Figure 16: The variation of relative length under high (0.49N) load indicates that the composite specimen is undergoing 'necking', where the fracture of the specimen is imminent. The cellulose controls do not indicate the same mechanical behaviour; this suggests that the composites are comparatively more ductile and capable of undergoing plastic deformation
[Click on image for full-size version]


Uni-axial Tensile Testing of Composite Polymers at Hydrated State


Figure 17: The tensile behaviour of the composite material at hydrated state under loads ranging from 0.192N (20g) to 0.882N (90g)

Figure 17: The tensile behaviour of the composite material at hydrated state under loads ranging from 0.192N (20g) to 0.882N (90g)
[Click on image for full-size version]


Uni-axial tensile testing at hydrated state indicates that composites (and cellulose controls) indicate increased ductile behaviour compared to dry state. Even under a high load such as 0.882N, the material is capable of undergoing deformation while maintaining its integrity. However, the poly-3-hydroxybutyrate control indicates more fluid behaviour under high load (0.784N and 0.882N) suggesting that it is undergoing 'necking' and close to fracture (figure 17). The 'necking' effect can be clearly observed in composite polymer specimen at dry state under high (0.49N) stress (figure 16) where the relative length increases exponentially during 'necking' stage indicating the imminent fracture of the specimen. A significant increase in relative length in composite samples at hydrated state compared to samples at dry state can be observed (relative lengths 1.06 compared to 1.10 under 0.392N-figures 12 and 17). The same observation is notable regarding cellulose controls at dry state and hydrated state. This suggests that increased extensibility and more ductile behaviour observed in samples at hydrated state are almost exclusively given by the cellulose fibre fraction included in the composites. A possible explanation for this tensile behaviour could be the fact that cellulose fibre fractions in composite specimens are capable of trapping and retaining water molecules, resulting in more ductile and viscoelastic behaviour in hydrated specimens.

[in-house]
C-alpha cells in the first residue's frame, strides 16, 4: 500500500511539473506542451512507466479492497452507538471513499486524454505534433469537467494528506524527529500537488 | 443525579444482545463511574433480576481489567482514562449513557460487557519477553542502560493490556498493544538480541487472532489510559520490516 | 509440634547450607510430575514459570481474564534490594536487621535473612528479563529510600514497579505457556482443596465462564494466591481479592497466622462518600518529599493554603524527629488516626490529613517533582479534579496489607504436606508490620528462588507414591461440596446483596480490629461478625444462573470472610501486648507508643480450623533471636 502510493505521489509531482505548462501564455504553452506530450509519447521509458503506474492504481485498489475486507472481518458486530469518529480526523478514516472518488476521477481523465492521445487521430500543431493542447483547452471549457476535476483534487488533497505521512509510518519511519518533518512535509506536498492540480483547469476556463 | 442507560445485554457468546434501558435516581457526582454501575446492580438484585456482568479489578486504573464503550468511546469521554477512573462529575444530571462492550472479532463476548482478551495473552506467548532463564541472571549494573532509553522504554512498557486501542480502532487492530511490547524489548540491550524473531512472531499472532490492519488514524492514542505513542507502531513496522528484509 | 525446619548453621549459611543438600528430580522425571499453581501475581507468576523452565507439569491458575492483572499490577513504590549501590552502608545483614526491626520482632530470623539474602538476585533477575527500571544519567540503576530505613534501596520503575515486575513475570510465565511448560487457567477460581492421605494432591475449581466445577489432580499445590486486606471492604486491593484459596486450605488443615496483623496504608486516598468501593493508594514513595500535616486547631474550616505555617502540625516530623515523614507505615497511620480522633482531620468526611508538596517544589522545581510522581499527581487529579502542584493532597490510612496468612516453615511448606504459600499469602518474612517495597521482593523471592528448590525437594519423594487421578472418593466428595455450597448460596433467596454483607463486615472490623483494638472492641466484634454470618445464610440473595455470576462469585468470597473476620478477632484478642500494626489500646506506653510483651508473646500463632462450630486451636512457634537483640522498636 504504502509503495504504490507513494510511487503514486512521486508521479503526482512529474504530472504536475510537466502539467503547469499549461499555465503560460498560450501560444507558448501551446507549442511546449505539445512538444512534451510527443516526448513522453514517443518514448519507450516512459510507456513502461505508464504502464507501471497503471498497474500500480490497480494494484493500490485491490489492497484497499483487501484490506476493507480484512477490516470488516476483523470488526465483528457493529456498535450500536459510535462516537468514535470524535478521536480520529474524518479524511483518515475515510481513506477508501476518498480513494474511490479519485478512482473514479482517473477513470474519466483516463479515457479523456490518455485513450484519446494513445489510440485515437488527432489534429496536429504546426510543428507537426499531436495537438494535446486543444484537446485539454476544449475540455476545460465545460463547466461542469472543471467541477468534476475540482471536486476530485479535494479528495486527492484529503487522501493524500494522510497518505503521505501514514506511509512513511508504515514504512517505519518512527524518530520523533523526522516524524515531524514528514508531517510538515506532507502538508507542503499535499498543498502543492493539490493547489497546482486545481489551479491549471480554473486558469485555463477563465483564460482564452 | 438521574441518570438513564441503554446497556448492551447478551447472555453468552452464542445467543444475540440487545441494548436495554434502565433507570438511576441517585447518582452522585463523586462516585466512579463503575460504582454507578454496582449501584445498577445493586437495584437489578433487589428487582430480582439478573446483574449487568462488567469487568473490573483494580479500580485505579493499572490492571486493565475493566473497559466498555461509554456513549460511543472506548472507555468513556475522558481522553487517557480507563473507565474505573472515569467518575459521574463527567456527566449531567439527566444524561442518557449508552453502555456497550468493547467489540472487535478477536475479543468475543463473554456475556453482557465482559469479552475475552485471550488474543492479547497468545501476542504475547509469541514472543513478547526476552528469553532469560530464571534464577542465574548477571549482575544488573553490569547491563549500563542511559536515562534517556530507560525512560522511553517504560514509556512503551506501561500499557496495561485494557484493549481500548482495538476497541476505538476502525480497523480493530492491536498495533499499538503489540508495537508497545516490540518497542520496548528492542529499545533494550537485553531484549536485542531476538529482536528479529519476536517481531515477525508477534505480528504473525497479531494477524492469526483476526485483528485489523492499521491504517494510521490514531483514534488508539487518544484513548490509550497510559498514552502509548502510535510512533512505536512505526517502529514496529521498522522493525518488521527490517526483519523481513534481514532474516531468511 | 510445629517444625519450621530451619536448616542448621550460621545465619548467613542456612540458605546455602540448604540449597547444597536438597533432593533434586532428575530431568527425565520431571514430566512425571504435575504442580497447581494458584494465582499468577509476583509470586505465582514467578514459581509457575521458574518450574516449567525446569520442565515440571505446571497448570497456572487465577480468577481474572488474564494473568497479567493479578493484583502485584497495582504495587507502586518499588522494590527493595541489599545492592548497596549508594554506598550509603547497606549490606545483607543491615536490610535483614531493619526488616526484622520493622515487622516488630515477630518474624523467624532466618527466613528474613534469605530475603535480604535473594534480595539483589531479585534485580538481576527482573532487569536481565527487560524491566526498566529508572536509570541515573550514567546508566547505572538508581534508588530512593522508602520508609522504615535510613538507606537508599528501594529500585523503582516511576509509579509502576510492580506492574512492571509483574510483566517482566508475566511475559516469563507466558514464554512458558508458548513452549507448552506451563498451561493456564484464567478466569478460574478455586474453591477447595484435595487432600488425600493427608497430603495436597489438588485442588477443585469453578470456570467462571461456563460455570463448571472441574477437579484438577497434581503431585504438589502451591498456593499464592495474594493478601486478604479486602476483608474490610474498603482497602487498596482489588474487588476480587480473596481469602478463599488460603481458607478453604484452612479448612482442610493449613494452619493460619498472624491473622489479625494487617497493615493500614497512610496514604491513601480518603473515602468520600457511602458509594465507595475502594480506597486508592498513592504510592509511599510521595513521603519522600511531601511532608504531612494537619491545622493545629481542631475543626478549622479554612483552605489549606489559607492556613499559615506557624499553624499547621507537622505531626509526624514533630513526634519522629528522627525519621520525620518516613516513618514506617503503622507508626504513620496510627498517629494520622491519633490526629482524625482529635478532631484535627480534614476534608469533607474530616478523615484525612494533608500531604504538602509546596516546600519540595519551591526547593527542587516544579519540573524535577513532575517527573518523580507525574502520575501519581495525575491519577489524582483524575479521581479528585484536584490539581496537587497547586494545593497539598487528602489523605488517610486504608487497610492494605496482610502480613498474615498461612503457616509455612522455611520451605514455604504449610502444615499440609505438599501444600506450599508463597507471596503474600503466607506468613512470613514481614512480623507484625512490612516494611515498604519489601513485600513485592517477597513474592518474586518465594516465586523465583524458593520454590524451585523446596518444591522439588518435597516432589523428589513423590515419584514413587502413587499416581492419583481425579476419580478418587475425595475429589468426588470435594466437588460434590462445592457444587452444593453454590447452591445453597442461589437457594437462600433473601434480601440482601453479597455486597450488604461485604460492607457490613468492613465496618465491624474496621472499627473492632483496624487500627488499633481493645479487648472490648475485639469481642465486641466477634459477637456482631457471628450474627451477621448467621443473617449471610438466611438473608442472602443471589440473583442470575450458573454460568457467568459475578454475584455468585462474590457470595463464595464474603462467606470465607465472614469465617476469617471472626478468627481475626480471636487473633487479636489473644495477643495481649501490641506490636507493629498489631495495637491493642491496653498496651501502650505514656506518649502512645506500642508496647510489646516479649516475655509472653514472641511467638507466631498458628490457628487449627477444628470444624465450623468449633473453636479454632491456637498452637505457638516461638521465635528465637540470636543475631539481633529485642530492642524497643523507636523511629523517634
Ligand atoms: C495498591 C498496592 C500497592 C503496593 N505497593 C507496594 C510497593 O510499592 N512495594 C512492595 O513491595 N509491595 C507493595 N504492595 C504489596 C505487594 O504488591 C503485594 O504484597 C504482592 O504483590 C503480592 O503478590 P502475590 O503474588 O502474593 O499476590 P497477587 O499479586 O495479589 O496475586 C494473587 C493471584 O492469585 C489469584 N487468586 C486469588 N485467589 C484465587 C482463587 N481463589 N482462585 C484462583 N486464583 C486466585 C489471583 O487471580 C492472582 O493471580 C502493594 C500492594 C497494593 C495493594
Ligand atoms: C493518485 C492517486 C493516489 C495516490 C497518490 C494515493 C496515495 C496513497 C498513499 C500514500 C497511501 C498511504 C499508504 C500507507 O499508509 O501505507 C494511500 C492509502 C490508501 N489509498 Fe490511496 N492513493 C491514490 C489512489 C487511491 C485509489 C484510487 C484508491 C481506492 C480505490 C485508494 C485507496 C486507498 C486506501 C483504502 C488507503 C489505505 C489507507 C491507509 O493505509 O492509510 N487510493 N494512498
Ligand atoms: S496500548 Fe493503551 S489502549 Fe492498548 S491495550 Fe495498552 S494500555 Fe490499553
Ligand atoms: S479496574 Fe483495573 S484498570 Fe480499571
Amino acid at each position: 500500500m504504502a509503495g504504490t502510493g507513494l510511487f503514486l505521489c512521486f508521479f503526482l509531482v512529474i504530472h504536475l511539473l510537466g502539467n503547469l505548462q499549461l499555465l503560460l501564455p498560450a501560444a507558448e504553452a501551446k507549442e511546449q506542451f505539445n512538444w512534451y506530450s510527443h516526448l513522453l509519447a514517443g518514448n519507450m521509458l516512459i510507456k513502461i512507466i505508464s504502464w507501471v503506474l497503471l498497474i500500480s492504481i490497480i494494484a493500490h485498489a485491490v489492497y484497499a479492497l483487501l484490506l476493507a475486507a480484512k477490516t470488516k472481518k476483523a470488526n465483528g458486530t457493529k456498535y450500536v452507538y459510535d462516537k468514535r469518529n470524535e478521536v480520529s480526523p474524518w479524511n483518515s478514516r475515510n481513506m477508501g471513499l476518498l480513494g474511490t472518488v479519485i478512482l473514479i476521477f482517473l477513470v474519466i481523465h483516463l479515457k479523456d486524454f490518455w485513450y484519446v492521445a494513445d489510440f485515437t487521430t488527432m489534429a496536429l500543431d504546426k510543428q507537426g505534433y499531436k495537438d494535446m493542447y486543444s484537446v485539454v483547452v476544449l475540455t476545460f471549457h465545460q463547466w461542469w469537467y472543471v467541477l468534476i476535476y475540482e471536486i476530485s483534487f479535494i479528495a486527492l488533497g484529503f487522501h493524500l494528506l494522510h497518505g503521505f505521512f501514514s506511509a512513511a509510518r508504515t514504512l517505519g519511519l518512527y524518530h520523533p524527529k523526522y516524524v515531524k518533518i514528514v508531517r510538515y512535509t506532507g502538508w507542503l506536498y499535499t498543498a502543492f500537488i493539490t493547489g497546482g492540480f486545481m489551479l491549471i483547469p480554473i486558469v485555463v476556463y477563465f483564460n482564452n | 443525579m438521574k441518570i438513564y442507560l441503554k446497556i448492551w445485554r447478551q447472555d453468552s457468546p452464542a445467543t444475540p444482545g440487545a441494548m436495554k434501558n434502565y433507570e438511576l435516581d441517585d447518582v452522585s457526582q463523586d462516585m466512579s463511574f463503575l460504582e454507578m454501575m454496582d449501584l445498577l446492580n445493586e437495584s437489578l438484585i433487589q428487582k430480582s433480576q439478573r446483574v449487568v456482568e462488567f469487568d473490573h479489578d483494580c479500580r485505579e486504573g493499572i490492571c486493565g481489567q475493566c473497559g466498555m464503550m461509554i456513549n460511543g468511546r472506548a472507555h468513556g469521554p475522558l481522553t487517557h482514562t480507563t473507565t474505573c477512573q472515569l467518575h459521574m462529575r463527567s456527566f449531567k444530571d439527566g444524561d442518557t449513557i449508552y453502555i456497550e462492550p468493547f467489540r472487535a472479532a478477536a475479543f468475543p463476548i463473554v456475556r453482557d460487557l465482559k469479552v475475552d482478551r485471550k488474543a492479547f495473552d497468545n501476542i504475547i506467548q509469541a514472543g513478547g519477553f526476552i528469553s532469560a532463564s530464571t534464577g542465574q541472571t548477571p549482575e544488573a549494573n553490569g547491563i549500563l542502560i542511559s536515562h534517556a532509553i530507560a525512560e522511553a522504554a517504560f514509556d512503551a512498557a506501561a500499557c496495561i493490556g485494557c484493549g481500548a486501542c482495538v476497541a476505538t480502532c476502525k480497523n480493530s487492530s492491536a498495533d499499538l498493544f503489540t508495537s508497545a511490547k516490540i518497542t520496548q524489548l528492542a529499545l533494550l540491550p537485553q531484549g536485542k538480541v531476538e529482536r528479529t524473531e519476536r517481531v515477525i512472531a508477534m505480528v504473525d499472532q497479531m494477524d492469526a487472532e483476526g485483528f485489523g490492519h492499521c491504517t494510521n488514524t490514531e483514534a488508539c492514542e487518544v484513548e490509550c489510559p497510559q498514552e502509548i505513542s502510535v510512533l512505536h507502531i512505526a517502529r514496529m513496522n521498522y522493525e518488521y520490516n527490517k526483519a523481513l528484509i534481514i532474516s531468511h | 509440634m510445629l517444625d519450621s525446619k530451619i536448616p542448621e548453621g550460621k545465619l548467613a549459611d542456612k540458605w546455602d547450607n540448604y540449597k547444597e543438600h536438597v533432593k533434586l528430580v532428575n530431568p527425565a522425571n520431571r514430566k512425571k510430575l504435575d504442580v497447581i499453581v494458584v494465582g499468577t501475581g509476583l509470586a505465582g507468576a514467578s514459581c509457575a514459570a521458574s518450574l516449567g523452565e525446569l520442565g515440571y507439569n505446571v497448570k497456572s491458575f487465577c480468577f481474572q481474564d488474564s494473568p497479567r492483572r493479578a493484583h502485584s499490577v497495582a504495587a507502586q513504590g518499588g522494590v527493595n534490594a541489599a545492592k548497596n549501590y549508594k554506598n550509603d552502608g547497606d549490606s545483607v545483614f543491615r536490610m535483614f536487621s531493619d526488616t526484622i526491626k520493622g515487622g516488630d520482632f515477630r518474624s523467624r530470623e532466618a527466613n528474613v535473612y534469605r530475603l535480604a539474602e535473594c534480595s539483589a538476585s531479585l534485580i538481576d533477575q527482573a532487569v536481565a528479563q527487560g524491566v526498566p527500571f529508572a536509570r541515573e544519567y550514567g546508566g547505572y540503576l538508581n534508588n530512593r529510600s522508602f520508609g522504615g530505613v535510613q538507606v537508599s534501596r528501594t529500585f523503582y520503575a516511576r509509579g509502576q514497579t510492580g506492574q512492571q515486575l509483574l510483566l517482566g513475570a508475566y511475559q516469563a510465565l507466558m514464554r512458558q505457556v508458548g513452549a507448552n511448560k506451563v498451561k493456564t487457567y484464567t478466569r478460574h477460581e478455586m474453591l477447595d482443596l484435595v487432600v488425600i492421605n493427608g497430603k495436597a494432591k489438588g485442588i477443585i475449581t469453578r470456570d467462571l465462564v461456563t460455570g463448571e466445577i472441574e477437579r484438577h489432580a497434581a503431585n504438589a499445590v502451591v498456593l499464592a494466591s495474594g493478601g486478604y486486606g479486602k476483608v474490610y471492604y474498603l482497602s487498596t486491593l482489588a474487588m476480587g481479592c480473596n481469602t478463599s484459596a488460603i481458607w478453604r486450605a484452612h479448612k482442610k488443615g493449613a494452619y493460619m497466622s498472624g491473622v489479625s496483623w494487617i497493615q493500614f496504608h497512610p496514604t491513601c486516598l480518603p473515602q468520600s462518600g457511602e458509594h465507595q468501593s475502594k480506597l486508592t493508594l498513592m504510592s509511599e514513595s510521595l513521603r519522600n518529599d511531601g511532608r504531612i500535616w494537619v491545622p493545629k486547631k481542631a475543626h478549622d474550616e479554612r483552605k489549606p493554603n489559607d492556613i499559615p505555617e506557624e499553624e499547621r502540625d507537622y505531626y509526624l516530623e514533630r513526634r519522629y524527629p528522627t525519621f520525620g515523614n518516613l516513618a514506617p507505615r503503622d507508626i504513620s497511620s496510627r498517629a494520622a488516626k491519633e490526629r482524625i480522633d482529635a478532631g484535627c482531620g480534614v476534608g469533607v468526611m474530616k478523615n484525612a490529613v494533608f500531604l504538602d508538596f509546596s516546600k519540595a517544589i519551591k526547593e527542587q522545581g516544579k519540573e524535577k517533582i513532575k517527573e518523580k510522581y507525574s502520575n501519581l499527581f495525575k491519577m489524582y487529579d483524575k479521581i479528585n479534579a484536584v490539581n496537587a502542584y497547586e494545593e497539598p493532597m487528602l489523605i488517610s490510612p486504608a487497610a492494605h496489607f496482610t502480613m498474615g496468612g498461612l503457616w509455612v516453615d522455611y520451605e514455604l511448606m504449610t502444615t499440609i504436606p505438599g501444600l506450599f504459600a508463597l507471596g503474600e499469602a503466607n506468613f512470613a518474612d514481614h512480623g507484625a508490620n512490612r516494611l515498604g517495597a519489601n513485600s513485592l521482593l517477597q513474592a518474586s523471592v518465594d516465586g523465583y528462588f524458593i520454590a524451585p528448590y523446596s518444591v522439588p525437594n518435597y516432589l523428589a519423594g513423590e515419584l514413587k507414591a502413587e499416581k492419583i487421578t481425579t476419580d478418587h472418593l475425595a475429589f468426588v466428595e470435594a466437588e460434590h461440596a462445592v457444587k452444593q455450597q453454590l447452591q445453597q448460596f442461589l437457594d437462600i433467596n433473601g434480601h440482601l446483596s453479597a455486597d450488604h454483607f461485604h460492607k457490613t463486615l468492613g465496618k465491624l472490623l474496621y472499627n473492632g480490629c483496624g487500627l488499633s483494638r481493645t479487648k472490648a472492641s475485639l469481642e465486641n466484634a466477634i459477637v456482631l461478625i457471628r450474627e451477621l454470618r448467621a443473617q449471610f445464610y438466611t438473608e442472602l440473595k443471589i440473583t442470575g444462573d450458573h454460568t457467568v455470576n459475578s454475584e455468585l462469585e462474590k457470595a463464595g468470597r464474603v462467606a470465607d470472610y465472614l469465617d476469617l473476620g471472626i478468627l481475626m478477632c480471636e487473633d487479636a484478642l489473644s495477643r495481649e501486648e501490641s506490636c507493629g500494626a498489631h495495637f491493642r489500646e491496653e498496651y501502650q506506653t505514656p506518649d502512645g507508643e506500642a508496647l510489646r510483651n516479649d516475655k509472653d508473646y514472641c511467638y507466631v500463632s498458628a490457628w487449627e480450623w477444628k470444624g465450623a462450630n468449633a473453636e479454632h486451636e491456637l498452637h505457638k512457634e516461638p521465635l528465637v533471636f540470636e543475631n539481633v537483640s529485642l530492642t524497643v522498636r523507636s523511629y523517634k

Discussion

This study demonstrates the possibility of reinforcing a poly-3-hydroxybutyrate matrix using a polyethylene glycol dicarboxylic acid modified cellulose fibre fraction. Reinforcing PHA matrices with cellulose fibre fractions in order to obtain novel properties is known to be problematic due to contrasting surface characteristics of the two component polymers (Zini et al., 2007). However, chemical modification of cellulose fibre surfaces allows achieving homogenous chemical properties at the interface of the two component polymers (Pommet et al., 2008). Chemical modifications on cellulose fibres elevate the level of compatibility of two component polymers. Therefore, chemical modifications on cellulose would enable the achievement of satisfactory levels of adhesion between the two component biopolymers at the interface. Two such chemical modification methods are acetylation of cellulose fibres of plant origin (Zini et al., 2007) and using coupling agents that induce hydrogen bonding such as 4,4-thiodiphenol (TDP) (Wong et al., 2003). The main reason for choosing cellulose of bacterial origin in this investigation is that it provides a reinforcement fibre matrix that is free from other accompanying polymers found in cellulose sources of plant origin, such as hemicellulose and lignin. Moreover, bacterial cellulose possesses quite different microstructural fibre arrangement compared to plant cellulose and has much shorter fibril lengths (Astley et al., 2001).

Polyethylene glycol dicarboxylic acid provides a much larger hydrophobic group when esterified with cellulose fibres compared to acetylated cellulose. Therefore, better compatibility (compared to acetylated cellulose) with hydrophopic polymers such as poly-3-hydroxybutyrate can be expected when used in composite materials.

PEG-di acid grafting reactions of cellulose membranes resulted in satisfactory level of compatibility between the two component biopolymers. Uni-axial tensile testing suggests that composite material exhibits intermediate mechanical behaviour when compared to its component polymers; cellulose and poly-3-hydroxybutyrate. The observed compatibility of two component biopolymers in the composite material is most probably due to hydrophobic interactions between the two polymers at the interface. However, it is necessary to assess the surface morphology of PEG dicarboxylic acid modified cellulose membranes and composite materials using techniques such as scanning electron microscopy (SEM) and Fourier Transform Infrared Spectroscopy (FTIR) in order to understand the exact type of interactions present at the interface of the composite materials.